I was definitely someone who said I didn’t want kids, that kids weren’t necessary for me, that I was happy pursuing my artistic dreams. I thought that would be enough for me. It was actually my husband who lobbied for a kid. But I’m very happy to have a child! No one ever told me how fun it would be. And it sort of opened up a portal into a whole new variety of voices and characters I could access. Even with my first book, there was a child who was 9 years old. I was pregnant when I was writing it, but I still had to ask people, “Does this scene feel real?” I never babysat, I was never very fond of children. So it was hard for me to write from a parent’s point of view. I had to do outreach, and now I can use my own life! So yes, she’s a tax write-off. [Laughs]

Maum’s new book, out May 30, from G.P. Putnam’s Sons.

At one point in the book, Sloane sees an alternative healer, even though it’s a stretch for her. How did you research this?

I’ve used it. My agent begged me to take that part out of the book! She said, “You’re going to sabotage your whole book with that scene.” But I was adamant about it. I lived in the Berkshires for almost nine years, [which is] pretty much the seat of alternative healing, and I tried reiki, reflexology. I wound up finding basically a shaman, and I have an energy healer, and I’ve done cord-cutting work with her. Reiki is a very powerful thing, and while it can sound ridiculous that you can be healed without actually being touched, don’t knock it till you try it. I’m one of these weirdos who can’t be massaged, so reiki is all I can handle. And I have a lot of friends who are alternative healers and who have energy therapists and things like that.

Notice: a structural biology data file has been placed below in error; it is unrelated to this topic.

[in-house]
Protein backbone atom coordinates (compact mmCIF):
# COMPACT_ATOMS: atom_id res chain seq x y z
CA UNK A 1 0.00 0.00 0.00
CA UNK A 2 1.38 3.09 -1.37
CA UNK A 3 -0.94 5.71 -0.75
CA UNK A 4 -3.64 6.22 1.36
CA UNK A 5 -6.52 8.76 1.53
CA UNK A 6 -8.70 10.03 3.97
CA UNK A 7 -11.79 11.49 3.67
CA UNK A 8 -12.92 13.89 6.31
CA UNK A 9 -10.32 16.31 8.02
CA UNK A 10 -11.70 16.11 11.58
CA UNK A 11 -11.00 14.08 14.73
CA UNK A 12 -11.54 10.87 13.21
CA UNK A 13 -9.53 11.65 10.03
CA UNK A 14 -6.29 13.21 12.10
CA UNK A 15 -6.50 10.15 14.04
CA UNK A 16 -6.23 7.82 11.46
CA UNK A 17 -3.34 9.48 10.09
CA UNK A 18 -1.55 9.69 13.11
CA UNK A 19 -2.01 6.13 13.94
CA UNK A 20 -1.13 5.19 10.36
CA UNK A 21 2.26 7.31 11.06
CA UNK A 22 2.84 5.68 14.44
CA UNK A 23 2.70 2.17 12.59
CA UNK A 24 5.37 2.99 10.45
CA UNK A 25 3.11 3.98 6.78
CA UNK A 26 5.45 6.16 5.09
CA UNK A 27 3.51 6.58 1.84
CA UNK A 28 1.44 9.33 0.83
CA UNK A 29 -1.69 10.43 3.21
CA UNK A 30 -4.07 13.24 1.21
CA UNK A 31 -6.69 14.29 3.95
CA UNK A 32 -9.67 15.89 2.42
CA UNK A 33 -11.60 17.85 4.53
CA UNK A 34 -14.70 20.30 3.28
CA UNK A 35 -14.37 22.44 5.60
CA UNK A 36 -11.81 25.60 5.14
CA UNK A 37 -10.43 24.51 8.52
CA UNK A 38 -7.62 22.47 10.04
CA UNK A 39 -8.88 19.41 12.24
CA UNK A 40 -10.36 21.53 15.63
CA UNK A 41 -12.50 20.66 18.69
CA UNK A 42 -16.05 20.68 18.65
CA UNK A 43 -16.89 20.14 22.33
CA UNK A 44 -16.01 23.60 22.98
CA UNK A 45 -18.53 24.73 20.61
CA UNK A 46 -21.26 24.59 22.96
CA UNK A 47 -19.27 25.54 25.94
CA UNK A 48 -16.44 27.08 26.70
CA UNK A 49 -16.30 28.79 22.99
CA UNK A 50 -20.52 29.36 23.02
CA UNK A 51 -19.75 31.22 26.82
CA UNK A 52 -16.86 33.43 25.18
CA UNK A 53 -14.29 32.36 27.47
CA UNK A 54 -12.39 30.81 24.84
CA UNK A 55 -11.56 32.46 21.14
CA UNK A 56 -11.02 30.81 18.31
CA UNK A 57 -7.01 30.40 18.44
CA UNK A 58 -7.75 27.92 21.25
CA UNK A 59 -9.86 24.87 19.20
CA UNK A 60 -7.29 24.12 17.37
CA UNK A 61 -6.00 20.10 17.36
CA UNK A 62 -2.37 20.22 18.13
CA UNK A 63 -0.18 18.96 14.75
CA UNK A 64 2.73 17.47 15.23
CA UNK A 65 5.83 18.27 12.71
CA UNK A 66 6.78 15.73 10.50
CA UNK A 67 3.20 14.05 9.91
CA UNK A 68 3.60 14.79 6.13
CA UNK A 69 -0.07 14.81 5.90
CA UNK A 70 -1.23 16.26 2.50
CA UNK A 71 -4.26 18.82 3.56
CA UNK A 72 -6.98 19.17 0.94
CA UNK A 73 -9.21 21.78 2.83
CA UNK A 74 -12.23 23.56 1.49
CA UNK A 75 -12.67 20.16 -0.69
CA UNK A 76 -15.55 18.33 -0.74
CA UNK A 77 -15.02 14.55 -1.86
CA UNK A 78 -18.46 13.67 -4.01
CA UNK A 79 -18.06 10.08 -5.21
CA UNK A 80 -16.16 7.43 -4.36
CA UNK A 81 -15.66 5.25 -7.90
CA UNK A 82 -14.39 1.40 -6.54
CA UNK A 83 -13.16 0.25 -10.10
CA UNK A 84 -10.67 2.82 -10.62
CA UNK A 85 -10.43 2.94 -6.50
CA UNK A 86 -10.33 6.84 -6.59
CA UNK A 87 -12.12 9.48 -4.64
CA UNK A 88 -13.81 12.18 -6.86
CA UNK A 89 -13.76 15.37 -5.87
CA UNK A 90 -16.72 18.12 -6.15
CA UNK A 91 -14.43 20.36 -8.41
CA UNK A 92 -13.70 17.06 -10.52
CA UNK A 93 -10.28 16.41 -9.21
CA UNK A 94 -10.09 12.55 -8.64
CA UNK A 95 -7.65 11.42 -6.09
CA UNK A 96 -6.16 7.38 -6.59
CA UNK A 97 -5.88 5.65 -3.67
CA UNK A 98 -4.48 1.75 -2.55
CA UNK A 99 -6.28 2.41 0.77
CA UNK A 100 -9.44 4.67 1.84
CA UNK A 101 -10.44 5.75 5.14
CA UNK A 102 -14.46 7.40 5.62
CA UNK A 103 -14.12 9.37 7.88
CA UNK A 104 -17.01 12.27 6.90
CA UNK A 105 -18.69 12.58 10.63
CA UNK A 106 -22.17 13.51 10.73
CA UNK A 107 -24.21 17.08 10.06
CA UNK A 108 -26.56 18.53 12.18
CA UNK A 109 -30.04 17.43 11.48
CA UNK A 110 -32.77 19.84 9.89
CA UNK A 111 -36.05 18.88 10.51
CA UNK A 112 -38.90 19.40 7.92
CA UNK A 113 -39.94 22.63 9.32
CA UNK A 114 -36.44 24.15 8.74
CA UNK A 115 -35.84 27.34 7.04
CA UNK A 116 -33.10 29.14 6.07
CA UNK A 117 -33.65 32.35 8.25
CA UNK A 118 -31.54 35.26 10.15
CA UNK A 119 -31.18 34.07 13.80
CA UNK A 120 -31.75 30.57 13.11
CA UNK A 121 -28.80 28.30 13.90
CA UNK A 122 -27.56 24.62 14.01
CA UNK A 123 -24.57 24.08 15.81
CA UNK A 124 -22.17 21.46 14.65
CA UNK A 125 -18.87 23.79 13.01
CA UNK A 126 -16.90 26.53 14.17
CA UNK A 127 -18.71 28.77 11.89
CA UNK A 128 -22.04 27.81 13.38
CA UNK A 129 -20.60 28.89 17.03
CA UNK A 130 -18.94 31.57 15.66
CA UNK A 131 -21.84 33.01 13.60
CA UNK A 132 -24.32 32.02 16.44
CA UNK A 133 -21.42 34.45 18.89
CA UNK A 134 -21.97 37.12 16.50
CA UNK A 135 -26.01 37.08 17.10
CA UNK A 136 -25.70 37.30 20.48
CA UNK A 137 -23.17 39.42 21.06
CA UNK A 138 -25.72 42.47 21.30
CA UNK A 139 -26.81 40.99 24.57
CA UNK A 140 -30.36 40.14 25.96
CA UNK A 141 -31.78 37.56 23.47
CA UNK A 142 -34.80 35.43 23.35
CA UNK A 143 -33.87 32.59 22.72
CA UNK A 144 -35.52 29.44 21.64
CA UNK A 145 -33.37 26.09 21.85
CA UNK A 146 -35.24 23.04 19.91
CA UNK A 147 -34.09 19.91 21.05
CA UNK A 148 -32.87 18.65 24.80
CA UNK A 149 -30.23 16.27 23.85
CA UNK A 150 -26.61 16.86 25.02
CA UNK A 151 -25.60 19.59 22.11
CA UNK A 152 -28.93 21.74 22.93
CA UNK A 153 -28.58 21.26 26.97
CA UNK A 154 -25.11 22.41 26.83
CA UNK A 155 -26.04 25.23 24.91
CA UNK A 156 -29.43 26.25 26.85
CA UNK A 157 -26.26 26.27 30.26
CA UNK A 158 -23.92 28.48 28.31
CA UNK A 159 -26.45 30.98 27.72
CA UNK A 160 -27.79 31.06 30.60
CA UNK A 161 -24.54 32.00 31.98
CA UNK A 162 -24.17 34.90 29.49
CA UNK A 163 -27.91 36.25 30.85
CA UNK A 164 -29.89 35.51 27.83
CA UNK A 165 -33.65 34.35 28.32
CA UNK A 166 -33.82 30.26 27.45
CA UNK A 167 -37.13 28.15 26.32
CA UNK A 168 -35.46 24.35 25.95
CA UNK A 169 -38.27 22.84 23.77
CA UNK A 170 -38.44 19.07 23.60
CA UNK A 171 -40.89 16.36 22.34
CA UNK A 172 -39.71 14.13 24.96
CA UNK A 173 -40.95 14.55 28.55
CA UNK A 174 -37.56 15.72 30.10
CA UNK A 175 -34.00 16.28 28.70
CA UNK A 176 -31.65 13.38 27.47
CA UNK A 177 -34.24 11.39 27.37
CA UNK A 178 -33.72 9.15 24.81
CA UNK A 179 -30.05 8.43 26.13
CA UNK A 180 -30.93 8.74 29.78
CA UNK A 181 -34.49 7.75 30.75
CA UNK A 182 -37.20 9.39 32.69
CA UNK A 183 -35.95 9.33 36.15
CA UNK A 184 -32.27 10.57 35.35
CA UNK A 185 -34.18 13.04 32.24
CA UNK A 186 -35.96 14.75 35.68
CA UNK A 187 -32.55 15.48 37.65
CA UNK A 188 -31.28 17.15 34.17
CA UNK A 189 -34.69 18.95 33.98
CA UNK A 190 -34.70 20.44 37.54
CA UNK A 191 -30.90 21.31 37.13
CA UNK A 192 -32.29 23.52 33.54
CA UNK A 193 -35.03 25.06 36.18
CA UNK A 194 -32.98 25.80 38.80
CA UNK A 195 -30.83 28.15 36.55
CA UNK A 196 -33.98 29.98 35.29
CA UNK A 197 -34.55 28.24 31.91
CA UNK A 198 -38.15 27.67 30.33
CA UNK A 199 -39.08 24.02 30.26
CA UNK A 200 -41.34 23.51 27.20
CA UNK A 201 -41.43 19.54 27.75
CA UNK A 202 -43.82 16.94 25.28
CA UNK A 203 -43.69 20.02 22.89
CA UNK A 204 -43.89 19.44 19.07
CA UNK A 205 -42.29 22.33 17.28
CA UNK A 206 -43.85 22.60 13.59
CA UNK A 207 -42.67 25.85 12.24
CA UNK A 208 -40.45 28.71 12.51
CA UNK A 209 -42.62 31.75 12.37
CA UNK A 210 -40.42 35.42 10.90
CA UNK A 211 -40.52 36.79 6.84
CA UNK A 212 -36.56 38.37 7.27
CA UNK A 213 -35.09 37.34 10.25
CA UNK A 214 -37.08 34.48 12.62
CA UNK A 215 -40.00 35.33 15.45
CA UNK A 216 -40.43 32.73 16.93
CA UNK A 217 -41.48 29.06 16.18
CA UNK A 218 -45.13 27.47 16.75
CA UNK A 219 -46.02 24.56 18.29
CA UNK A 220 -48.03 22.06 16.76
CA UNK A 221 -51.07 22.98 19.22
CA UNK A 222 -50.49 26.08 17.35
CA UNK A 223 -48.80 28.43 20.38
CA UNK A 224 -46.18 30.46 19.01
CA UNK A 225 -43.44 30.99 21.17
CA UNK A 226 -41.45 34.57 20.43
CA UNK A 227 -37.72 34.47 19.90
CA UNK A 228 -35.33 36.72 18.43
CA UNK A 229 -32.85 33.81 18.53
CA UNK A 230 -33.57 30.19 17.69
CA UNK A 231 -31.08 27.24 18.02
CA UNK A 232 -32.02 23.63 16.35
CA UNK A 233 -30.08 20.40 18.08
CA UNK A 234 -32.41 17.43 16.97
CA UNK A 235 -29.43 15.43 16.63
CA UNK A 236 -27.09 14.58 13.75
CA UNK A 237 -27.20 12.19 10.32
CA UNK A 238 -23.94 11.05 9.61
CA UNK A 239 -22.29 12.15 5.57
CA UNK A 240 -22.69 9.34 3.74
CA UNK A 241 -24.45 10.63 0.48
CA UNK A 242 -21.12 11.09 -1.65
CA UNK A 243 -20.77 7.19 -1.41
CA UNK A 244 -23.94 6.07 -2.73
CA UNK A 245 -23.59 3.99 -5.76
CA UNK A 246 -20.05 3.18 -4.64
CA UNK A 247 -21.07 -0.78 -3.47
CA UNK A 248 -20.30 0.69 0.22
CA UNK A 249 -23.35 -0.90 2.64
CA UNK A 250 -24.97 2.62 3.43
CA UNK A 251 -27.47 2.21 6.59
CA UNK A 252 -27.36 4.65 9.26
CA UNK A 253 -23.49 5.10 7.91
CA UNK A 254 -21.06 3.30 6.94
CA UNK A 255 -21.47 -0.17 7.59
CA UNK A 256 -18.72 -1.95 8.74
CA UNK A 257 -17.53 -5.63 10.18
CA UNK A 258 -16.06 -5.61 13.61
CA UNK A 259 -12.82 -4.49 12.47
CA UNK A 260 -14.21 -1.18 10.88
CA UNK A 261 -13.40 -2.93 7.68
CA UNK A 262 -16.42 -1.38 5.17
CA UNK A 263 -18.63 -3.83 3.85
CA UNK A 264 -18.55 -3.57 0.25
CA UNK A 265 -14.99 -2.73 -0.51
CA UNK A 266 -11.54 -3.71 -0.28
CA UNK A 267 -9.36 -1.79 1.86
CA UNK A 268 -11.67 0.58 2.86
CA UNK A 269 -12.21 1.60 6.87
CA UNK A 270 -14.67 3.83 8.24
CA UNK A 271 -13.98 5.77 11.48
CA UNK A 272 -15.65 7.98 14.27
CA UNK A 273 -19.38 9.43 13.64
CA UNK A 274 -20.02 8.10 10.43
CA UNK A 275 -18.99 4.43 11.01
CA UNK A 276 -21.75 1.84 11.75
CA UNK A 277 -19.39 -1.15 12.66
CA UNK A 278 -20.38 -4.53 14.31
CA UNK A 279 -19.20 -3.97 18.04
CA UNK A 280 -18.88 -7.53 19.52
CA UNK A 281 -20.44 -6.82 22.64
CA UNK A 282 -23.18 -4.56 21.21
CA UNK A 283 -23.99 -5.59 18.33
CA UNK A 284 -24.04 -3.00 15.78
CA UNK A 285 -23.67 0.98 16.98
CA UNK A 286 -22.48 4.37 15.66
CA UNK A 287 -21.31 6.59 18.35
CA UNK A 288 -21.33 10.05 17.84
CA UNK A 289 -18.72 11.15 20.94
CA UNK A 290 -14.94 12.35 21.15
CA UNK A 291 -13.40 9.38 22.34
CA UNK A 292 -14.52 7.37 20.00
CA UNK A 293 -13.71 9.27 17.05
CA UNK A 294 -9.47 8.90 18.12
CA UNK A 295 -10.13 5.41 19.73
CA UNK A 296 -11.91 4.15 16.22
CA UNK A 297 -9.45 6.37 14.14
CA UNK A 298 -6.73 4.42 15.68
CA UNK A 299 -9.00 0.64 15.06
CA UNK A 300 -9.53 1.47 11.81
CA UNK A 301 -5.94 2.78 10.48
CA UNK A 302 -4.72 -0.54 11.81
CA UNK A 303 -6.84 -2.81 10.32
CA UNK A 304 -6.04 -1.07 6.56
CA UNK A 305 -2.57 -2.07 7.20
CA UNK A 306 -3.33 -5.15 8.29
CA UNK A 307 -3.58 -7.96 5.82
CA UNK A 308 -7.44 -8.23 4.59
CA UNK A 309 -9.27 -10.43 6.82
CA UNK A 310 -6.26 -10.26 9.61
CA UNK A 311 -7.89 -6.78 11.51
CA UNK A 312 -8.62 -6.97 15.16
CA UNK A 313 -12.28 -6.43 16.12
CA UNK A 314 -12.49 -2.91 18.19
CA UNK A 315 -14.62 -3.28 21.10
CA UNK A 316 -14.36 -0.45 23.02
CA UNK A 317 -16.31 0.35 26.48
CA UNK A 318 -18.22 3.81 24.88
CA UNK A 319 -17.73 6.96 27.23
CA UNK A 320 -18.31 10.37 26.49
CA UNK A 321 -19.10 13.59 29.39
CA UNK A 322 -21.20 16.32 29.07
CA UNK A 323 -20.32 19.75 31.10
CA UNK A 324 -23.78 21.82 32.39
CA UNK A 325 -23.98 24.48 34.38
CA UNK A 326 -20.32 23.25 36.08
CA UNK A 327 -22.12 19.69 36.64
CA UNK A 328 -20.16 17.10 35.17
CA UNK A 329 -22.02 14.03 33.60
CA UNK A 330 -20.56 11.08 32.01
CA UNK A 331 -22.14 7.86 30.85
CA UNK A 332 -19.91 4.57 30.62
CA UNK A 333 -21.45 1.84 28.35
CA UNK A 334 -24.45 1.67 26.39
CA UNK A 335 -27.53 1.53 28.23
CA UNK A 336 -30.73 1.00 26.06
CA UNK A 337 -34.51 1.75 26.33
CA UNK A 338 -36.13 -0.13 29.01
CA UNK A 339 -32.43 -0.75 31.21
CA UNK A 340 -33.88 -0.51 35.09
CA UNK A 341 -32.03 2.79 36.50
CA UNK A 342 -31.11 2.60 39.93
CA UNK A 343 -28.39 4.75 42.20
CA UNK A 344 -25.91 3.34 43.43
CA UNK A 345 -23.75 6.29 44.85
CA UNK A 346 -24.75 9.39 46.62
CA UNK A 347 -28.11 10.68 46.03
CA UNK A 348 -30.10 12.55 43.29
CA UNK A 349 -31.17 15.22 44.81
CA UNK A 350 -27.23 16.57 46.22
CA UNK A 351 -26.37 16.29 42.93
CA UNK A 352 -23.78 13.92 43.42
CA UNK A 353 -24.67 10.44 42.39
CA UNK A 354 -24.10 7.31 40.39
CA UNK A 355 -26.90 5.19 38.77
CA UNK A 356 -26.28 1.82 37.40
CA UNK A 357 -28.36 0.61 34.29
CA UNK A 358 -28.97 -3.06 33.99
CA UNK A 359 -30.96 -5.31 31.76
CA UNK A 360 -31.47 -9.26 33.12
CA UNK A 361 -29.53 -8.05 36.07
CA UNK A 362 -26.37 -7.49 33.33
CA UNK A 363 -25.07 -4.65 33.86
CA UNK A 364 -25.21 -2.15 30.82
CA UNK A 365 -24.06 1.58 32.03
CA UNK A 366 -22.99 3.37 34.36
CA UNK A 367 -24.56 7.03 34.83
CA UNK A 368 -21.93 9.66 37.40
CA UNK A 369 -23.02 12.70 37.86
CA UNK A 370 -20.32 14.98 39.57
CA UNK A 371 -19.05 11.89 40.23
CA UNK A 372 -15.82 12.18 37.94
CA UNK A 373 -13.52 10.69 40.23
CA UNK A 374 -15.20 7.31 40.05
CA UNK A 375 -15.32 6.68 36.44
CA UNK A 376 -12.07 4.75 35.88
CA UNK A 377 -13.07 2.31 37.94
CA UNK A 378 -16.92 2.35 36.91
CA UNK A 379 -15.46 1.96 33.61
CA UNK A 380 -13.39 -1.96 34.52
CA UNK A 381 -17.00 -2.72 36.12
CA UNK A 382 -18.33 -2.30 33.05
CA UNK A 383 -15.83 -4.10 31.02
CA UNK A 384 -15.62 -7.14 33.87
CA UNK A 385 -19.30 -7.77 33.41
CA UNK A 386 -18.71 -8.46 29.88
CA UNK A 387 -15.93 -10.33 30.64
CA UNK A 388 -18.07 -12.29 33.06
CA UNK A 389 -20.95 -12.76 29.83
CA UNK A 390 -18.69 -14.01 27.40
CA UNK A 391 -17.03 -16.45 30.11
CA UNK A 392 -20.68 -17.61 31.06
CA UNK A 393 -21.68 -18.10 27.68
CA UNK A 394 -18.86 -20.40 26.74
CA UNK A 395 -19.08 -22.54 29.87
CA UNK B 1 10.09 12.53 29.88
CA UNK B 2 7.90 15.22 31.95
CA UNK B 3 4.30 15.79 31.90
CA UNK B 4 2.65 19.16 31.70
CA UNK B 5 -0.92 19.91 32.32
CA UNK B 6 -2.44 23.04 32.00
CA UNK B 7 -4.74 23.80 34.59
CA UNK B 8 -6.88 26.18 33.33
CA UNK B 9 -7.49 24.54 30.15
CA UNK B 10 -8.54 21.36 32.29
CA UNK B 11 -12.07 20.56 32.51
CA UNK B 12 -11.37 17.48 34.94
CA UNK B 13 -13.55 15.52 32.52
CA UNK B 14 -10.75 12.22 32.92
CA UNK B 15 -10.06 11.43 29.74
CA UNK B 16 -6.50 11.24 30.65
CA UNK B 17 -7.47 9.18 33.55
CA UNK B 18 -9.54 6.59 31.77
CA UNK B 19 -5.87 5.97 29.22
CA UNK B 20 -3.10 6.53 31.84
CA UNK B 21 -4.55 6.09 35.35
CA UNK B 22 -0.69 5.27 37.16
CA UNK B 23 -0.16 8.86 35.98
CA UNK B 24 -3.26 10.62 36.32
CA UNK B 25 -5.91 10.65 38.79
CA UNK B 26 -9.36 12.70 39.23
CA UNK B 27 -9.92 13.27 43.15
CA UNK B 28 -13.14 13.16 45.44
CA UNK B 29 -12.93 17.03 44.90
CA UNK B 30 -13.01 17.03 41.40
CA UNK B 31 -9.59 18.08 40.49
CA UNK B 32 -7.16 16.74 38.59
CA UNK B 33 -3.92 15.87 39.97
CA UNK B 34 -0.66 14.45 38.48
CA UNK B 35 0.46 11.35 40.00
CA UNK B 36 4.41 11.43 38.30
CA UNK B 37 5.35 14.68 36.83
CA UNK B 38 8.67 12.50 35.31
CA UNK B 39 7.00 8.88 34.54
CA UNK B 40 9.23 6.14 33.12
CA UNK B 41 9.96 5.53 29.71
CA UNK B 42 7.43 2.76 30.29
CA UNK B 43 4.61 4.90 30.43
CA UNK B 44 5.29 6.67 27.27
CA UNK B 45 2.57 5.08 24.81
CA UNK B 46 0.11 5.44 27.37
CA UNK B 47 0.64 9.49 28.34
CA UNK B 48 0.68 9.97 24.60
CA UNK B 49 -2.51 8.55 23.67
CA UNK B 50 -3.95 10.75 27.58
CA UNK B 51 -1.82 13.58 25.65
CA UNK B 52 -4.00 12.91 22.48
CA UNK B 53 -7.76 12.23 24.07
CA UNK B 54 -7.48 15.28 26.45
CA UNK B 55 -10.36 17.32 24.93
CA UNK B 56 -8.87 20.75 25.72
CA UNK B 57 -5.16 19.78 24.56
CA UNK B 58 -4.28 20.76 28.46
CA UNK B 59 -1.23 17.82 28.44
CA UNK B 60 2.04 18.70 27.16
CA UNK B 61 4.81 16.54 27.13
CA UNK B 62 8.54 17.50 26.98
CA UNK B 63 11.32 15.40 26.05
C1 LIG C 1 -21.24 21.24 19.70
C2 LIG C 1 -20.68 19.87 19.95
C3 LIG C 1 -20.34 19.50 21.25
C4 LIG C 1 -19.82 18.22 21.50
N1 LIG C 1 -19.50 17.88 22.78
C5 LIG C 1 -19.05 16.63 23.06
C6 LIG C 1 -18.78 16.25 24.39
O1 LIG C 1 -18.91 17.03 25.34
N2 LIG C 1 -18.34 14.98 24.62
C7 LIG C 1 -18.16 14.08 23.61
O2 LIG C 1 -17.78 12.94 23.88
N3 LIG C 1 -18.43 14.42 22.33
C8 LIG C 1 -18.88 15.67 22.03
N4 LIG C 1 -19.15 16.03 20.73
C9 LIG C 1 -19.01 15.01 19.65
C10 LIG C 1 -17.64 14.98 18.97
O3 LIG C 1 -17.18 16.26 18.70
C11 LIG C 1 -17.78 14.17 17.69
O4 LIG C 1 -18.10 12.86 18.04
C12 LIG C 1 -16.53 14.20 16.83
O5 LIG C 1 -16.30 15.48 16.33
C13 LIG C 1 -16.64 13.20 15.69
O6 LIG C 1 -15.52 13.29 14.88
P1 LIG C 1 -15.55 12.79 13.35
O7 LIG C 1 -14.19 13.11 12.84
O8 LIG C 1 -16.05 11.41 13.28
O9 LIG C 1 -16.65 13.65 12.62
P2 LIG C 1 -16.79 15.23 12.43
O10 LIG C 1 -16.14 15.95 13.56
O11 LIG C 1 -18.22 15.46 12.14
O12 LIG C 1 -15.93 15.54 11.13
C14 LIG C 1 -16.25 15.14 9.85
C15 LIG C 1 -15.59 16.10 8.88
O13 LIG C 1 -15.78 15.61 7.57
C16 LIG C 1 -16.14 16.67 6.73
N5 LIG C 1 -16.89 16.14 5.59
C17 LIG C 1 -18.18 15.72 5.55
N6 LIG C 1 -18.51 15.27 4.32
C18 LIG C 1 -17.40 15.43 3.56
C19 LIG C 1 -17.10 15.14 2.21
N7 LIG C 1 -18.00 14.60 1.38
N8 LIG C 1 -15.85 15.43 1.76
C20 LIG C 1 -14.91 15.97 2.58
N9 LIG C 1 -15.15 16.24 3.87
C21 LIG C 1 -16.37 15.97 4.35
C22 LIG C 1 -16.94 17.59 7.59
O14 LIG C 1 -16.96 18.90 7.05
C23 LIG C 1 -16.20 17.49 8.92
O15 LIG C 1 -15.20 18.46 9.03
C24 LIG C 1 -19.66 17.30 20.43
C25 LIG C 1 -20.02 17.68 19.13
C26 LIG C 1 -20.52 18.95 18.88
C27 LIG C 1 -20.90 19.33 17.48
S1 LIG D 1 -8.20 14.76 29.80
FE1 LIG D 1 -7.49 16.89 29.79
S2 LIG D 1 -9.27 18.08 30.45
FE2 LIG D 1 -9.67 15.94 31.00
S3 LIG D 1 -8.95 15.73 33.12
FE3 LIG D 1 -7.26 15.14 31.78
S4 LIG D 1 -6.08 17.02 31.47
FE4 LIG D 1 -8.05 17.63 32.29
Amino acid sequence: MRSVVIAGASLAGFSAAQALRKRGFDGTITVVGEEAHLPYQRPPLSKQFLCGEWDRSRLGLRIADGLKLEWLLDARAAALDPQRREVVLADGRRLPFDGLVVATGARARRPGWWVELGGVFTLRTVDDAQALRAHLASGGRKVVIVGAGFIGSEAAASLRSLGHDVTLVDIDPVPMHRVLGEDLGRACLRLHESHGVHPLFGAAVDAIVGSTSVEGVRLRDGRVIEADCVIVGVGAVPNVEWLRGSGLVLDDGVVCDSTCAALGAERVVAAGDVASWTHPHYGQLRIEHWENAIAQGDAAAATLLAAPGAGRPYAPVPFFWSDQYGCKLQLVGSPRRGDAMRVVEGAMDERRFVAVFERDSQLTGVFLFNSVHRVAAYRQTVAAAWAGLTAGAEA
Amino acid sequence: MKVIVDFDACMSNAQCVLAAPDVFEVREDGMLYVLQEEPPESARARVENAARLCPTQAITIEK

Reiki aside, though, you do actually see us, as a society, moving back towards touch, right?

Yes, because if there’s a silver lining from the election, it’s that people realize now how they’ve been completely in silos, living in these curated realities that we create with our smartphones — we read what we want, we stick to the opinions that we agree with. And so someone pulls the wool off your eyes and you’re like, “Oh! Actually not everyone agrees with me!” Having lived in Europe for a long time, I can say it really takes an American a lot to get out in the street, and the fact that Americans are now using their bodies and their voices and their free time to take to the streets, make calls, write letters — things like that signal to me that we’re still going to be using our smartphones as tools, but that the real force of change going forward is going to be face to face-ism… I really believe that very strongly, because it’s pretty much the only thing that truly works to bring about positive social change. You have to go back to these analog efforts to putting on shoes, holding up signs, using your actual hand and pen to write letters. So I think physical contact is already trending, actually.

Pen to paper… like thank-you notes maybe? Hopefully?